Boris Johnson’s 570 Billion Reasons for Wanting an EU Trade Deal
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Brexit shattered 50 years of trade policy in Britain, divorcing the country from its single largest market. Prime Minister Boris Johnson is now trying to glue the pieces back together.
Since Britain left the European Union on Jan. 31, Johnson has dispatched his foreign secretary on a tour of Australia and Japan to show that Britain is open for business, while his government has pushed the idea of a trade agreement with the U.S.
But there is one market that matters more than any other: the EU. The bloc is by far the U.K.’s biggest trade destination, accounting for 436 billion pounds ($570 billion) of commerce last year — almost 50% of the country’s total trade in goods.
Here’s a look at some of the numbers that will dictate Britain’s priorities in coming months.
The country that is Britain’s biggest individual trading partner is the U.S., with Germany close behind. That explains Johnson’s priority to strike a deal quickly with President Donald Trump’s administration. But the EU as a whole remains by far the biggest bloc that Britain does business with — even if the share of U.K. exports going to the EU has fallen over time.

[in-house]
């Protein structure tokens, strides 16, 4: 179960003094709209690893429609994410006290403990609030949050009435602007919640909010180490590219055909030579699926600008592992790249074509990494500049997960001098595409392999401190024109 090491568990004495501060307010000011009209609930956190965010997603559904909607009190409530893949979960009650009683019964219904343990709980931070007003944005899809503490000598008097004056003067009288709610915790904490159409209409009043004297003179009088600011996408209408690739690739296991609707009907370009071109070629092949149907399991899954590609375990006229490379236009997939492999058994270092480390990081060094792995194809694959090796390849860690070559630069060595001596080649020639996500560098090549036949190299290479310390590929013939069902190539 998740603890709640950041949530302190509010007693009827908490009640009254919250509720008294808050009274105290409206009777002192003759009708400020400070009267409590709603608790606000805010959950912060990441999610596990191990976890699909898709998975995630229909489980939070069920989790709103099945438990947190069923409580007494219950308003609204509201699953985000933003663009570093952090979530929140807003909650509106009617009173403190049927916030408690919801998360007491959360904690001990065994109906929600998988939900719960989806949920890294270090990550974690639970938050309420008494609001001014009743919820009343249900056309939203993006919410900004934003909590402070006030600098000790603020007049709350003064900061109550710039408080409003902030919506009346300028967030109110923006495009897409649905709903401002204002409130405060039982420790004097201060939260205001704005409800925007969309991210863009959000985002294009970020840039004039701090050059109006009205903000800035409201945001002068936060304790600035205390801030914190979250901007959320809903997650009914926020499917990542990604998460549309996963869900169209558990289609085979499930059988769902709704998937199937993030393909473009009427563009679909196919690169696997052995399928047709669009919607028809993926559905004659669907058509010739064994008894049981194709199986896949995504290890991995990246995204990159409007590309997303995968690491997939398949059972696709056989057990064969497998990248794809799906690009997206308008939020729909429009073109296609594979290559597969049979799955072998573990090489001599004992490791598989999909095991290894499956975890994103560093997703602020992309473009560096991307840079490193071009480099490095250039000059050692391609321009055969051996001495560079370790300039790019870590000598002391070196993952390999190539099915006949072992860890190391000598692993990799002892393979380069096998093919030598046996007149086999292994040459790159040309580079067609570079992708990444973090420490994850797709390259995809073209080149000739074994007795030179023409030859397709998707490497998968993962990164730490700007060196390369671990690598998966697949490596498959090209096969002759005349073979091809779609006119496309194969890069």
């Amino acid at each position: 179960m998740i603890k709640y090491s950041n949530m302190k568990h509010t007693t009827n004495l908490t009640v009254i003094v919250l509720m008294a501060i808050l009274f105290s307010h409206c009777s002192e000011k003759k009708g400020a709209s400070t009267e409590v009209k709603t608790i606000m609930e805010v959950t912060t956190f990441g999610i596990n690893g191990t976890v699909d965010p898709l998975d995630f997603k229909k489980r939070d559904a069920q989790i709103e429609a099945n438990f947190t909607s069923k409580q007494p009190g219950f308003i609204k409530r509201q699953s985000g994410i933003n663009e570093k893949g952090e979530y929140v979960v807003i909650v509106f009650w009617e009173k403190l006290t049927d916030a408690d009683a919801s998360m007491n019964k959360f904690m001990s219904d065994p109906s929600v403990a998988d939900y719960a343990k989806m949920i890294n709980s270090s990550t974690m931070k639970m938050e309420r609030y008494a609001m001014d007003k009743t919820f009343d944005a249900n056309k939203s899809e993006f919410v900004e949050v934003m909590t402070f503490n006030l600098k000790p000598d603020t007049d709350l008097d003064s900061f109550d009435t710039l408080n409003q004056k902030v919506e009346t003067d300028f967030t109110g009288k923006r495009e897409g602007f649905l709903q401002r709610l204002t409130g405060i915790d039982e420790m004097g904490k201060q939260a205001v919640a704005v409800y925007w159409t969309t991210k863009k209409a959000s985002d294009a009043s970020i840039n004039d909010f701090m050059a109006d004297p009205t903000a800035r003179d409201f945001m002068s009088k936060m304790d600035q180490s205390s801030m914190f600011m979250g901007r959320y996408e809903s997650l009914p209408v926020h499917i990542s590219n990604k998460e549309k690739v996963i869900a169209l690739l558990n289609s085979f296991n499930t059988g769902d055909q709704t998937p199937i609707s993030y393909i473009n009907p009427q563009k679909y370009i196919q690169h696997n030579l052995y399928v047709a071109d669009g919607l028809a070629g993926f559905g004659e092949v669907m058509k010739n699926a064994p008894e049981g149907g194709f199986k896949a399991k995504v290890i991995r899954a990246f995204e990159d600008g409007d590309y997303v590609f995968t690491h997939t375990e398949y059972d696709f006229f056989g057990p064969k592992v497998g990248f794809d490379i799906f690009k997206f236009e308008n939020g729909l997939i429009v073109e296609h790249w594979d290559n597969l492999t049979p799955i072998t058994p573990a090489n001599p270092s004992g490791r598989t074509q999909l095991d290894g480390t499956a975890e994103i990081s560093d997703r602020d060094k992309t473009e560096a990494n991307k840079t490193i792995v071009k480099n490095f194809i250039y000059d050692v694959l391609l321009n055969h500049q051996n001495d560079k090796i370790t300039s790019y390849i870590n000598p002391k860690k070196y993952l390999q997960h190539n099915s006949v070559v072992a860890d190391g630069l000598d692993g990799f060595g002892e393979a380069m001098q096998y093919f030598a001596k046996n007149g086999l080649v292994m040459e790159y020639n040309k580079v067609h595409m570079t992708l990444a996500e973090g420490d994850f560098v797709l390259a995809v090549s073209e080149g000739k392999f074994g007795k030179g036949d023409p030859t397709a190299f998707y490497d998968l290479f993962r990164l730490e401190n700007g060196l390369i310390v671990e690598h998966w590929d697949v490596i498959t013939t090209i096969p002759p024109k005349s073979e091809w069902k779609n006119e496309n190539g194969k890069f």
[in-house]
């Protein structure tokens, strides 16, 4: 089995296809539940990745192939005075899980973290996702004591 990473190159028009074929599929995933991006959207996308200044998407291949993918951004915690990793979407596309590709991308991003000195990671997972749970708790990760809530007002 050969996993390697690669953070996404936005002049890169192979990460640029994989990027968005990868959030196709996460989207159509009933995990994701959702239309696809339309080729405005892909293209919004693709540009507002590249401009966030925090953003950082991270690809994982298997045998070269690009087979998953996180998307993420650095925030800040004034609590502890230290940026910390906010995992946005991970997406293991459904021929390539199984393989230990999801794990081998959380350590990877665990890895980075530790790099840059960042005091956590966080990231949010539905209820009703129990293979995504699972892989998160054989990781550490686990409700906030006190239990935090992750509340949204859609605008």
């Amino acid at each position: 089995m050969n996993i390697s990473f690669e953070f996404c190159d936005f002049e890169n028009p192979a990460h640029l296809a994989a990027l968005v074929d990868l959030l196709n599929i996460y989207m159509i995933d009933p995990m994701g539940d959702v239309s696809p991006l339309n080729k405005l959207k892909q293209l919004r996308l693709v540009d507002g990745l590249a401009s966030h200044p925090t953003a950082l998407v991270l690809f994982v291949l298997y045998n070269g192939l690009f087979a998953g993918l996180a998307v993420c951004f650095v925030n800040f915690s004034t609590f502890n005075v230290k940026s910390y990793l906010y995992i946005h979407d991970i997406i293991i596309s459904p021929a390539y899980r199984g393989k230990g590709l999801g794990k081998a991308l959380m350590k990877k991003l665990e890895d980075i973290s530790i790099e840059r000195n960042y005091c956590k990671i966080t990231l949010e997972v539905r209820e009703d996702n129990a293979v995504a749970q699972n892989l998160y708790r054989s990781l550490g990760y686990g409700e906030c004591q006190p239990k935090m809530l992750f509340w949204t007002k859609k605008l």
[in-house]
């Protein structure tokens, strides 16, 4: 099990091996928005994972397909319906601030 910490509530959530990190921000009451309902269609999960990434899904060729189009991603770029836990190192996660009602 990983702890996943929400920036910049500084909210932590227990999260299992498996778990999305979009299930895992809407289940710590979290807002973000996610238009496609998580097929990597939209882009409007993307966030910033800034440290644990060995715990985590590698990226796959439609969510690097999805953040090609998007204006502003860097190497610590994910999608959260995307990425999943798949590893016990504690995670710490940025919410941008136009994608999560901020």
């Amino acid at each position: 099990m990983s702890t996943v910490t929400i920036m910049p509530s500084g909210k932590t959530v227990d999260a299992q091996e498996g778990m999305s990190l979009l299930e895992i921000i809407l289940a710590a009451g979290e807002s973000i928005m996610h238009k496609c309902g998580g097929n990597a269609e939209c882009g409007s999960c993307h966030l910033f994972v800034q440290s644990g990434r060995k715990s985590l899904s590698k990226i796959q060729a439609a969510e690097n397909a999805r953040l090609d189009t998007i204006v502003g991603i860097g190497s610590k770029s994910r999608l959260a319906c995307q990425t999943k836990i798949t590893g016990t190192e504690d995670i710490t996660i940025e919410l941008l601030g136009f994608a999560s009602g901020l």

Yet Brussels is in no hurry to give Britain access to its market unless Johnson agrees to abide by its rules. If the prime minister cannot reach a deal with the bloc by the year-end, Britain will crash out of the EU in what would look much very like a no-deal Brexit. Hence Johnson’s interest in inking additional deals with countries around the world.
Just Next Door
Trade volume isn’t the only reason for the U.K. to prioritize a deal with the EU. The theory of trade gravity states that the level of commerce between two countries is in proportion to their size and proximity. It’s logistically easier to buy and sell from your neighbors — a point that ultimately didn’t convince British voters about the merits of staying in the bloc.
For the U.K. government, forging agreements with the U.S., Japan, Australia and New Zealand is a key aim. The idea there is that Britain’s historic ties with those countries will make deals easier to accomplish, but judged by the amount of bilateral trade, New Zealand and Australia would come a long way behind China and India.
But the crucial deal remains that with the EU itself. Analysis by Bloomberg Economics using a gravity model suggests the benefits of such an accord would offset only about half of the cost of leaving the EU.